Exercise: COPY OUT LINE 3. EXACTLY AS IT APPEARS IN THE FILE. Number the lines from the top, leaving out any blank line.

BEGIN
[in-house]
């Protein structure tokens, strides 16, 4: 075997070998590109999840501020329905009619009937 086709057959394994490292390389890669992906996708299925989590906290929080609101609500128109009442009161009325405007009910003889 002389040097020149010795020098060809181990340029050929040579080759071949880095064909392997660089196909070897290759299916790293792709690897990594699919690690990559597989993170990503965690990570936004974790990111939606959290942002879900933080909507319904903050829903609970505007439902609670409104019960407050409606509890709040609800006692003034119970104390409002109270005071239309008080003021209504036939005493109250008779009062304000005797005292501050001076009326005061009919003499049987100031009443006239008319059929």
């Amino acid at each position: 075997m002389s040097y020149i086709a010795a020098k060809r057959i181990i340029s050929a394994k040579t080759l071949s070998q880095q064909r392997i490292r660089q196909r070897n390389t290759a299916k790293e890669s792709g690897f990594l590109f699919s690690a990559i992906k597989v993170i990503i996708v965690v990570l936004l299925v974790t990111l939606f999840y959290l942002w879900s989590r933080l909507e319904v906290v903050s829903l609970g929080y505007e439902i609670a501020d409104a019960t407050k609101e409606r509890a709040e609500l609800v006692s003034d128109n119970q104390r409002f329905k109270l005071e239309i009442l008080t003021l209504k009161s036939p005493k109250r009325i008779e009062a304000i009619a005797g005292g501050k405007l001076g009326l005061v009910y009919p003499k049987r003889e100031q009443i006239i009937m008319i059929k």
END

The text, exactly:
């Amino acid at each position: 075997m002389s040097y020149i086709a010795a020098k060809r057959i181990i340029s050929a394994k040579t080759l071949s070998q880095q064909r392997i490292r660089q196909r070897n390389t290759a299916k790293e890669s792709g690897f990594l590109f699919s690690a990559i992906k597989v993170i990503i996708v965690v990570l936004l299925v974790t990111l939606f999840y959290l942002w879900s989590r933080l909507e319904v906290v903050s829903l609970g929080y505007e439902i609670a501020d409104a019960t407050k609101e409606r509890a709040e609500l609800v006692s003034d128109n119970q104390r409002f329905k109270l005071e239309i009442l008080t003021l209504k009161s036939p005493k109250r009325i008779e009062a304000i009619a005797g005292g501050k405007l001076g009326l005061v009910y009919p003499k049987r003889e100031q009443i006239i009937m008319i059929k």